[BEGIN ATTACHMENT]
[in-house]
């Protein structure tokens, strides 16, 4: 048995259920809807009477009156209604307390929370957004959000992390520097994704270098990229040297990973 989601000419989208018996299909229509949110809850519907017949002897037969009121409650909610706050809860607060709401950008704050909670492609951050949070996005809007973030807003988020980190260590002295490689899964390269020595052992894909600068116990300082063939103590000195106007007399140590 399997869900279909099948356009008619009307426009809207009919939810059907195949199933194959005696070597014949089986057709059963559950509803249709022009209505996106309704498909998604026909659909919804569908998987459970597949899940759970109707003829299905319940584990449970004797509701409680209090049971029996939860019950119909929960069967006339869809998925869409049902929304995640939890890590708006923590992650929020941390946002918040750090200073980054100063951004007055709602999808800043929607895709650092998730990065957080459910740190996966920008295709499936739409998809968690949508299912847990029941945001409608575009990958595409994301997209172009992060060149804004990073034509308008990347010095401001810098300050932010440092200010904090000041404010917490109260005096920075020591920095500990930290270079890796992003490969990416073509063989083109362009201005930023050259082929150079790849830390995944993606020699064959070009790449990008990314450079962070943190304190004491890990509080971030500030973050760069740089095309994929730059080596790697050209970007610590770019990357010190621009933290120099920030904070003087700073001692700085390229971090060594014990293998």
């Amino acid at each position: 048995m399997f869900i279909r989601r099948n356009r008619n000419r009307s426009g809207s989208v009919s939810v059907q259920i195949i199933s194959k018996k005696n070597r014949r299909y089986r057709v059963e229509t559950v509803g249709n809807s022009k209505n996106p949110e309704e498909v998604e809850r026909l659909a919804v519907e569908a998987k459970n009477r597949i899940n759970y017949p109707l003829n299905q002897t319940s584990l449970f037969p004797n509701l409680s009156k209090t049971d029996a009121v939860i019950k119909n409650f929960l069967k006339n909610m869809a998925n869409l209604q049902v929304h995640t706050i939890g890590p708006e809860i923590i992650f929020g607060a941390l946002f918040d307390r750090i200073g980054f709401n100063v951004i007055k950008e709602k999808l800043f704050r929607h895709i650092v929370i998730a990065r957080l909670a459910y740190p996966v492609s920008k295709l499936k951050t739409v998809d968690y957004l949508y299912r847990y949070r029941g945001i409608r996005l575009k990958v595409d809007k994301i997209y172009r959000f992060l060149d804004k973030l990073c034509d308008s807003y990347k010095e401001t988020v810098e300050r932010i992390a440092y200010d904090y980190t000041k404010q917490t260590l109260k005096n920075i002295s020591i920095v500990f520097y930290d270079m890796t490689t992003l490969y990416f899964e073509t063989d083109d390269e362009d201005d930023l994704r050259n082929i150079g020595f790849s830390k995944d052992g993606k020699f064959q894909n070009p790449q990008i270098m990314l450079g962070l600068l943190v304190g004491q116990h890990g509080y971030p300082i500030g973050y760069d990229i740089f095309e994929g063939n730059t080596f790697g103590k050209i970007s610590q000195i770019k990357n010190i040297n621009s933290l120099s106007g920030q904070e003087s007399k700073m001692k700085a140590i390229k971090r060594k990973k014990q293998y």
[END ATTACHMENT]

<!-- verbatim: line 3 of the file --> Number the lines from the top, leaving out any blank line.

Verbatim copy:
């Amino acid at each position: 048995m399997f869900i279909r989601r099948n356009r008619n000419r009307s426009g809207s989208v009919s939810v059907q259920i195949i199933s194959k018996k005696n070597r014949r299909y089986r057709v059963e229509t559950v509803g249709n809807s022009k209505n996106p949110e309704e498909v998604e809850r026909l659909a919804v519907e569908a998987k459970n009477r597949i899940n759970y017949p109707l003829n299905q002897t319940s584990l449970f037969p004797n509701l409680s009156k209090t049971d029996a009121v939860i019950k119909n409650f929960l069967k006339n909610m869809a998925n869409l209604q049902v929304h995640t706050i939890g890590p708006e809860i923590i992650f929020g607060a941390l946002f918040d307390r750090i200073g980054f709401n100063v951004i007055k950008e709602k999808l800043f704050r929607h895709i650092v929370i998730a990065r957080l909670a459910y740190p996966v492609s920008k295709l499936k951050t739409v998809d968690y957004l949508y299912r847990y949070r029941g945001i409608r996005l575009k990958v595409d809007k994301i997209y172009r959000f992060l060149d804004k973030l990073c034509d308008s807003y990347k010095e401001t988020v810098e300050r932010i992390a440092y200010d904090y980190t000041k404010q917490t260590l109260k005096n920075i002295s020591i920095v500990f520097y930290d270079m890796t490689t992003l490969y990416f899964e073509t063989d083109d390269e362009d201005d930023l994704r050259n082929i150079g020595f790849s830390k995944d052992g993606k020699f064959q894909n070009p790449q990008i270098m990314l450079g962070l600068l943190v304190g004491q116990h890990g509080y971030p300082i500030g973050y760069d990229i740089f095309e994929g063939n730059t080596f790697g103590k050209i970007s610590q000195i770019k990357n010190i040297n621009s933290l120099s106007g920030q904070e003087s007399k700073m001692k700085a140590i390229k971090r060594k990973k014990q293998y």